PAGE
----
Thanks to some researchers published in the Proceedings of the National Academy of Sciences, we know a little more about when the Bible may have been written down… and a lot more about ancient Jewish society!
New light has been shed on ostracons found near the Dead Sea. (No, ostracons aren’t a type of advanced robot here to save the world.) Ostracons are pieces of pottery with inscriptions engraved on them. Advanced imaging technology has allowed researchers to not only decipher the text, but make educated guesses (by way of mathematics, physics, and linguistics) about who wrote them and why.
While these ostracons aren’t fragments of books of the Bible, they give us weighty evidence that the Bible could have been recorded earlier than experts and scholars speculate… Keep reading to find out why!
So what were on these shards of clay anyways? Well, they’re kind of like shopping lists actually! Most of these ostracons were notes requesting that supplies be sent to the military or they were records of troop movements. It appears that soldiers of all ranks were able to read and write.
Essentially, if the majority of a population is able to read and write, there is historical basis for written documentation, like the early books of the Bible. This is important because previously, one of the biggest arguments for dating the Scriptures no earlier than the 6th century BC was the idea that most ancient Israelites had no ability to read them. This new evidence could prove otherwise.
“We found indirect evidence of the existence of an educational infrastructure, which could have enabled the composition of biblical texts,” said physicist Eliezer Piasetzky. “Literacy existed at all levels of the administrative, military and priestly systems of Judah. Reading and writing were not limited to a tiny elite.”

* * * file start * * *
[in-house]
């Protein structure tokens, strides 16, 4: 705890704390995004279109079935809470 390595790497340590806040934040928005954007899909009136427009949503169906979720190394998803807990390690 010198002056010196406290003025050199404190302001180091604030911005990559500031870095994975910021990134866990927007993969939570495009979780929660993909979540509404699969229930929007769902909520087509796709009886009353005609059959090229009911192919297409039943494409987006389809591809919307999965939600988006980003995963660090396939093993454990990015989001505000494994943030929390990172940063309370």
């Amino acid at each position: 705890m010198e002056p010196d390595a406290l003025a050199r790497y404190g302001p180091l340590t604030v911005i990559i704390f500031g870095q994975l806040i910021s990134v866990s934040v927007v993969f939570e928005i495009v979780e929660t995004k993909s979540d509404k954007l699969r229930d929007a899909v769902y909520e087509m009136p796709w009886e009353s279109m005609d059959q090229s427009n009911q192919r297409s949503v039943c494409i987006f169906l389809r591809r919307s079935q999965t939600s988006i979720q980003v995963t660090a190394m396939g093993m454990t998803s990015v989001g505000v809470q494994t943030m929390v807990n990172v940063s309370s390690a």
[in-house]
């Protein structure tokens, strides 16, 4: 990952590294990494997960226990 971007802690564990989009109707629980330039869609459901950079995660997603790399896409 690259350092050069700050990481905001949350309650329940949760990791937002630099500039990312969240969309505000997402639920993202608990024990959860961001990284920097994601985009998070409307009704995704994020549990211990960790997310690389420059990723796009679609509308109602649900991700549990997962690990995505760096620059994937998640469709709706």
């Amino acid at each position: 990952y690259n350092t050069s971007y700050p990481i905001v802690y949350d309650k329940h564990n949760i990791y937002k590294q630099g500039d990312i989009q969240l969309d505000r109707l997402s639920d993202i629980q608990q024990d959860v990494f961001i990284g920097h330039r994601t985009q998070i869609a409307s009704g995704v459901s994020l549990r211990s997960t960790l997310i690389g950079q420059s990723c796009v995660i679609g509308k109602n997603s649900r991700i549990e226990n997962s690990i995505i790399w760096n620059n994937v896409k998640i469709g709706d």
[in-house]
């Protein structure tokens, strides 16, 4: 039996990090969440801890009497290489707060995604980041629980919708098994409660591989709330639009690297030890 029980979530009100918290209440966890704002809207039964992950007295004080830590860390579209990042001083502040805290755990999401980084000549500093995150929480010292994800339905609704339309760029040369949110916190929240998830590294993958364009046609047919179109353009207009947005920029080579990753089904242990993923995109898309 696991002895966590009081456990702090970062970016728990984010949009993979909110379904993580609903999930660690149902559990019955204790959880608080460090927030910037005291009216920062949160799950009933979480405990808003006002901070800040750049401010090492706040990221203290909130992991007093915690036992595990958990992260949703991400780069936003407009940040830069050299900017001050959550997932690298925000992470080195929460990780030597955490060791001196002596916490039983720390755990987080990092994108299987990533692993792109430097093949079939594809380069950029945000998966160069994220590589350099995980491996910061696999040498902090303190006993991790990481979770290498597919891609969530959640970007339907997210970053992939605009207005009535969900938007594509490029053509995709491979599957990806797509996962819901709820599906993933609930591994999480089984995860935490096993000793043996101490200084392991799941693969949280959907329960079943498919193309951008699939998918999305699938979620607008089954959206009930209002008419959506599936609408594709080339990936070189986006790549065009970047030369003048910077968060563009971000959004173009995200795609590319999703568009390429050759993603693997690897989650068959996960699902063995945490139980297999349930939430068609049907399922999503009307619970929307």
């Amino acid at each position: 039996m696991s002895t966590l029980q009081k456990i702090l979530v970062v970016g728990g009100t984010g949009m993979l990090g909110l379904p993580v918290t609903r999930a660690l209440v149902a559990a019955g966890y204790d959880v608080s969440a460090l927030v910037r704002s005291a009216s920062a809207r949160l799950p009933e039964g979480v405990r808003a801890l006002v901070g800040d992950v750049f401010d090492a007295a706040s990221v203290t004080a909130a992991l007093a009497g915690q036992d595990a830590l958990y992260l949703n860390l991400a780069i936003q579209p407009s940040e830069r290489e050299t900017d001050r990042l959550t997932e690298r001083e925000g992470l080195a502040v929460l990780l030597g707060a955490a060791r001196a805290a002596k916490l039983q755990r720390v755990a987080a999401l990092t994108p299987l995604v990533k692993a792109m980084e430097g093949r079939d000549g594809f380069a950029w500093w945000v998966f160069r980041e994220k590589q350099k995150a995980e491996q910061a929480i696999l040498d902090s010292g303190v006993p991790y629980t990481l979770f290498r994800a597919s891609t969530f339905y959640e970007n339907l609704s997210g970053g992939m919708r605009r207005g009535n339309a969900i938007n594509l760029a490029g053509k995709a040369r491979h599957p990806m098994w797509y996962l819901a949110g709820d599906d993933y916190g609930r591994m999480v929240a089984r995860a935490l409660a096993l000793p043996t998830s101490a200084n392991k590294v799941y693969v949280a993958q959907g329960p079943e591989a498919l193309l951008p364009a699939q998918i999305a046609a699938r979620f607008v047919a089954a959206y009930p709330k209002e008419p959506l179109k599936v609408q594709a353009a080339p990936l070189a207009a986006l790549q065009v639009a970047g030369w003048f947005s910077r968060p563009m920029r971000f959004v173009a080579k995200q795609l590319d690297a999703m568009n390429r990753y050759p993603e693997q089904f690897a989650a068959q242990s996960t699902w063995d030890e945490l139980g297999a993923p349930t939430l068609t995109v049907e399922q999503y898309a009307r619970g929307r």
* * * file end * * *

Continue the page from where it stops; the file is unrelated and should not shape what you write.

In many cultures, only the wealthy and powerful learned to read and write, but recent findings in the fields of archaeology and mathematics have determined that literacy was unusually widespread among the people of Israel as early as 6th century BC! The new discovery has shown “a high degree of literacy in the Judahite administrative apparatuses and provides a possible stage setting for compilation of biblical texts… Proliferation of literacy is considered a precondition for the creation of such texts.”
What’s also interesting is that evidence of widespread literacy disappeared after the destruction of Jerusalem by Babylon in 586 BC. It wasn’t until about around 200 BC that we start seeing evidence of reading and writing from all classes of Israelites.
Archaeologist Israel Finkelstein adds “Following the fall of Judah, there was a large gap in production of Hebrew inscriptions until the second century BCE, the next period with evidence for widespread literacy. This reduces the odds for a compilation of substantial Biblical literature in Jerusalem between ca. 586 and 200 BCE.”
What’s so groundbreaking about this find is that it provides evidence for dramatic literacy rates before the fall of Judah, supporting early version of books of the Bible from Deuteronomy through II Kings.
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This “How We Got the Bible” eChart tells the history of the Bible from early translations (AD 500) to the first Bible ever printed in English (William Tyndale, AD 1525). Increase your confidence in the Bible by learning about the pain-staking methods used to copy the Bible and the numerous early manuscripts that still exist. Features people who gave their lives to translate, print, and distribute the Bible, including William Tyndale, John Wycliffe, Erasmus, and Johannes Gutenberg.